Business Conditions encompass internal aspects of the business.  Any financially adverse conditions such as prior bankruptcy, undeclared income or expense, client or vendor concentration, future promises to current employees or independent contractors, current or anticipated conflicts with landlord(s), deferred maintenance issues, unpermitted work performed on premises, equipment in need of repair, anticipated increases in worker’s compensation insurance due to recent claims, and existence of hazardous materials must be disclosed and addressed should they exist.
Regulations focuses on required licenses and permits, zoning, tax compliance, and local, county, state or federal law violations or investigations of any kind.
Other Considerations may include union or employment agreements, employee stock ownership plans, underfunded pension liabilities, accrued back wages, vacation pay or sick leave, equipment leases, pending or threatened litigation, unresolved insurance claims, unpaid local, state or federal tax, etc.
The General category raises one all-encompassing question: is the seller aware of any other facts or conditions not disclosed in the three prior categories that may adversely affect the operation of the business, a buyer’s decision to purchase it, or the price that a buyer might pay for it?
Should any of the aforementioned conditions exist, it is critical that they be acknowledged and explained to the buyer before they buy. A significant business weakness or risk revealed early in the discovery phase is usually a manageable hurdle or a point to negotiate around. That same information revealed during due diligence becomes a catalyst for buyers to reexamine other data, lower their price, or walk away. In our experience, appropriately exposing warts early in the M&A process builds trust and credibility with buyers, which is an advantage in negotiations, and helps ensure that sellers avoid disputes and keep all of their proceeds after the sale.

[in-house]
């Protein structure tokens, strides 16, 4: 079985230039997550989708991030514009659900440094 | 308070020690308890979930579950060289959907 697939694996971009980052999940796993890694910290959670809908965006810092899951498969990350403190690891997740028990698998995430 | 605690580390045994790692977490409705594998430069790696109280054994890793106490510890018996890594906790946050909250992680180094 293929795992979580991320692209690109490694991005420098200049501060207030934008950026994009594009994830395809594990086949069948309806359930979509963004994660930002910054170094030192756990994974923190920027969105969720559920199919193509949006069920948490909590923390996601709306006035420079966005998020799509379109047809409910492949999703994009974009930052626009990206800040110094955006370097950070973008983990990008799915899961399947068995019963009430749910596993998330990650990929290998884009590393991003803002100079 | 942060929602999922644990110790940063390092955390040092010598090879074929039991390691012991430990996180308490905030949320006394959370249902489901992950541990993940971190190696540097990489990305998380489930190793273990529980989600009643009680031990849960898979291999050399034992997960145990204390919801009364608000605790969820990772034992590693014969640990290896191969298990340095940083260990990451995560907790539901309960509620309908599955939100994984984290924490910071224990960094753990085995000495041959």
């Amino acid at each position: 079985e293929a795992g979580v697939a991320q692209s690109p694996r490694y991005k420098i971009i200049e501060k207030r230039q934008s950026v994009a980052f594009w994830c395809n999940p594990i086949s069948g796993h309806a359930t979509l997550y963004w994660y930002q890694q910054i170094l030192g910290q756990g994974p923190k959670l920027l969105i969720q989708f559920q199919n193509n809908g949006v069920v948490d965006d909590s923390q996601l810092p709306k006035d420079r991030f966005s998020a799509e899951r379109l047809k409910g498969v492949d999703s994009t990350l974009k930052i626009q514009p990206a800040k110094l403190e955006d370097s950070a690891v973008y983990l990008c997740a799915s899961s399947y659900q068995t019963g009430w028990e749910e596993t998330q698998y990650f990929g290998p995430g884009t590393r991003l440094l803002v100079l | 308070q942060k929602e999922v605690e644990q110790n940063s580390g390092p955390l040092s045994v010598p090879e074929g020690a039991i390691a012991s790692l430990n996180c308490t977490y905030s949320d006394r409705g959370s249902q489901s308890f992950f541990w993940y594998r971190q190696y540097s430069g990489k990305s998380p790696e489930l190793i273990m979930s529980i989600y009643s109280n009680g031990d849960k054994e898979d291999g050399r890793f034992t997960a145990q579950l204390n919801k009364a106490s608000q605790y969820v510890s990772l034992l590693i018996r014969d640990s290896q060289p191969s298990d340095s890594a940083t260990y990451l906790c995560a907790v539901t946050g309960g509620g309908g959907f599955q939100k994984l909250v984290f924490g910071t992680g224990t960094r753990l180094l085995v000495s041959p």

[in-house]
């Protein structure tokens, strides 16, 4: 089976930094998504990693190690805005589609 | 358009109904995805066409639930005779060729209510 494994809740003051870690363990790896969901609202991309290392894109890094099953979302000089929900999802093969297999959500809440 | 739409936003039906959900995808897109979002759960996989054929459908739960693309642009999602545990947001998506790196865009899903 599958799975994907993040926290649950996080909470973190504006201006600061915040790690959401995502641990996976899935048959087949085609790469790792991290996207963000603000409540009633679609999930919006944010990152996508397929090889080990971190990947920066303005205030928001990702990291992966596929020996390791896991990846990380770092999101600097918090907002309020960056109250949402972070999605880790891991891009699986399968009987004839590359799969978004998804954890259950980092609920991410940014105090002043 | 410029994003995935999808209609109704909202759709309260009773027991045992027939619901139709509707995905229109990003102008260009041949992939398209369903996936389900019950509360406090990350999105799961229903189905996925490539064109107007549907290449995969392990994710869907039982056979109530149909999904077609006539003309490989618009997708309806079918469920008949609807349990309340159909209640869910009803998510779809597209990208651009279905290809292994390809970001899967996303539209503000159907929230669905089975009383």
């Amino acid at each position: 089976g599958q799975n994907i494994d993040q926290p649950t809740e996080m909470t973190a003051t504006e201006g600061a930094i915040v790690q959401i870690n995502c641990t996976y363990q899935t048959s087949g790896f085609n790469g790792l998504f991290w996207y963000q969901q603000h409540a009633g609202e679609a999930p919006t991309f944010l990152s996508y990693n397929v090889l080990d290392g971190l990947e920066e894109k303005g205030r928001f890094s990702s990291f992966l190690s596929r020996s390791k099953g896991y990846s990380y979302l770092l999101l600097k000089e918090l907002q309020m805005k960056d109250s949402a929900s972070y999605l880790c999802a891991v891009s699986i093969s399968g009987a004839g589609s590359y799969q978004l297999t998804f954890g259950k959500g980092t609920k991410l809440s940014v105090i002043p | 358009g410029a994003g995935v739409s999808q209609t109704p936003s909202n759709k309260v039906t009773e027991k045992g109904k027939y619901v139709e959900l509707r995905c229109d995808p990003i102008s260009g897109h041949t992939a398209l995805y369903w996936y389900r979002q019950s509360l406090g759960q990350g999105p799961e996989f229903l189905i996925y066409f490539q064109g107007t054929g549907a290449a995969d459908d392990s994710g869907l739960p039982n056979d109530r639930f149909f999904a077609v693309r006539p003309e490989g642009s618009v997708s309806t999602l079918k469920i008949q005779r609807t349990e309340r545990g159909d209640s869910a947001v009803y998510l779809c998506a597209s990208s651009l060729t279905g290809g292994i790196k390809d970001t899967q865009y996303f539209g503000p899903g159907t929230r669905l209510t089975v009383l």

Ultimately, the best advice is: Disclose, Disclose, Disclose.
For further information on disclosures in the business sale process contact Don Ross.

SBA Loans: Capital for Small Business Acquisitions

So you’re thinking of selling your business and prefer to be cashed out rather than be paid in installments over time. Uncle Sam wants to see your business continue as a job creator, and hence, works with lenders to make attractive loan terms available to business buyers, on loans up to $5 million.
US Small Business Administration (SBA) loans come in two types: business loans – type 7(a), and real estate loans – type 504. According to Bob Porter of Plumas Bank in Auburn, CA, who has been in the SBA lending business for a very long time, the “lending formula is complicated,” but here are typical loan terms:
7(a) Loans [Business]
  • Loan-to-value ratio is typically 70-85% of the business purchase price.
  • Term is typically 10 years.
  • Interest rates are typically Prime rate plus 2.0-2.75%. Prime as of this writing is 3.25%, so interest rates are currently 5.25% to 6%. Interest typically adjusts quarterly.